19. Varanasi in India is installing 3,000 CCTV cameras with automated facial recognition tech at the city’s crossings. From mandatory face masks and temperature checks, to socially distant holiday seasons, 2020 has upended our lives in the most haunting way. It’s also meant that governments across the world could introduce intrusive surveillance technology into our daily lives in the name of public health. In China, the government has been tracking its citizens by monitoring their smartphones. Meanwhile, countries like Singapore and India have been using a contact tracing app to monitor those infected by the virus, while Israel is using a counter terrorism agency to keep track of its citizens’ movements. However, these initiatives have been met with backlash from privacy experts and activists, who are concerned about mass surveillance emerging as another side-effect of the pandemic. Now, Varanasi, a city in the northern Indian state of Uttar Pradesh, is installing a new network of CCTV cameras that will include automated facial recognition cameras (AFRS). Authorities say the sole purpose of these cameras is to advance security measures and track suspected criminals. The project, which began earlier this year in July with an investment of Rs 125 crore, is expected to be completed by April 2021. An Austrian company is in charge of its execution, which will be done through the company’s Indian subsidiary. The project will connect all the police stations in the city to this CCTV network, with 500 kilometres of optical fibre being laid at 700 points in the city. This advanced technology is meant to help identify people by matching their digital images, photos and video feed with the existing database. The new CCTV camera network is part of a government-sponsored “Smart City” project. Gaurang Rathi, the chief executive officer of Smart City project and municipal commissioner said in a statement, “The network will have 3,000 close circuit television cameras in 14 categories, including AFRS at 22 vital points.” He further added that they will use technologies from the U.S. and Europe. He also added that these cameras will operate under the norms of the National Crime Record Bureau, and create a database of suspects or wanted individuals to easily identify or verify them. These AFRS will be installed at the city crossings. They will be connected to web-based applications hosted at the NCRB data centre in Delhi. Authorities claim the arrival of this “advanced surveillance” will improve contact tracing and the time it requires by reducing the amount of manpower required. The announcement comes a month after the Indian government was pulled up for giving “evasive answers” about the creation of its mandatory COVID-19 tracking app, Aarogya Setu. The app, which elicited concerns from privacy experts when it was first announced in April, came under scrutiny after the government failed to answer a query on the app’s creators in response to a Right to Information (RTI) appeal. This is not the first time a city is using crime control as an excuse to monitor its citizens closely. The South Wales police in the U.K. has been pioneering the use of facial recognition technology, deploying it on around 50 occasions from May of 2017 to April of 2019 at public events, as part of a Home Office. Recently though, a judge ruled its use by a police force as unlawful. The Philippines too announced in March that over a hundred CCTVs capable of facial recognition were being installed in public spaces, in a bid to fight crime. These new cameras are capable of night-vision, so faces and plate numbers will be seen “even in the darkest portion of the city” Manila City Mayor Isko Moreno had claimed. In 2019, San Francisco had banned the use of facial recognition technology by police and government agencies—becoming the first city in the U.S. to do so. Source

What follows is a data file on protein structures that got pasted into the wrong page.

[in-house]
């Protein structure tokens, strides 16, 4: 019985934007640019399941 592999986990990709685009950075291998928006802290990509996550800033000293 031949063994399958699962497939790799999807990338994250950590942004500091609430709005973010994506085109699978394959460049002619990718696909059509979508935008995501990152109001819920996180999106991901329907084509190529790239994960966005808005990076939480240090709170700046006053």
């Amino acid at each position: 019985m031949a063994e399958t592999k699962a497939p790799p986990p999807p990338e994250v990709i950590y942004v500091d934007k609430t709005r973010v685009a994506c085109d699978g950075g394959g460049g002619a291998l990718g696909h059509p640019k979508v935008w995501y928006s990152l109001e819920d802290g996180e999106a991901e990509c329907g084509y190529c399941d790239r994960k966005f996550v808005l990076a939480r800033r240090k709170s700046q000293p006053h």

20. Microsoft launches Surface Laptop Go in India Microsoft has finally announced the Surface Laptop Go in India. Buyers in India will now be able to buy “ultra-light” Surface Laptop from authorized retail and online partners, including Reliance Digital, Amazon. The Surface Laptop Go starts at INR 63,499 and goes up to INR 110,999 for the top model. You can also pay in parts — Microsoft is giving you the opportunity to buy it in No-cost EMI options from authorized retail and online partners start at INR 8,000 per month. You’ll be able to buy it from tomorrow, January 22. SURFACE LAPTOP GO PRICING IN INDIA Model MRP (commercial SKUs) MRP (consumer SKUs) Surface Laptop Go i5/4/64GB Surface Laptop Go i5/8/128GB Surface Laptop Go i5/8/256GB Surface Laptop Go i5/16/256GB INR 63,499 INR 76,199 INR 92,999 INR 110,999 — INR 71,999 INR 91,999 — A couple of months back, Microsoft India announced the Surface Book 3 and Surface Go 2, and this left many buyers wondering whether the company will bring the Laptop Go to India. And now with the announcement, Microsoft just made it clear that users in India can also get the taste of the lightest and most affordable Surface Laptop. The Laptop Go is powered by Intel’s 10th generation i5 Quad Core processor with up to 16GB RAM and 256GB storage. The base model comes with just 4GB RAM and 64GB eMMC drive. Also, the 16GB RAM is limited for commercial SKUs. Microsoft promises up to 13 hours of battery life with support for Fast Charging on this new laptop. The laptop features a 12.4-inch 1536 x 1024 (148 PPI) PixelSense touchscreen display, which offers a decent visual experience. The large precision trackpad and a full-size keyboard with 1.3mm key travel deliver an accurate and comfortable input experience. When it comes to ports, the new Laptop Go comes with an USB-C port, an USB-A port, a 3.5 mm headphone jack and a Surface Connect port. You can enjoy great video calls with built-in Studio Mics, Omnisonic Speakers and Dolby Audio and 720p HD camera. You can know more about the laptop here. If you’re based in India., are you planning to buy the Surface Laptop Go? Let’s know down in the comments. Source: Microsoft launches Surface Laptop Go in India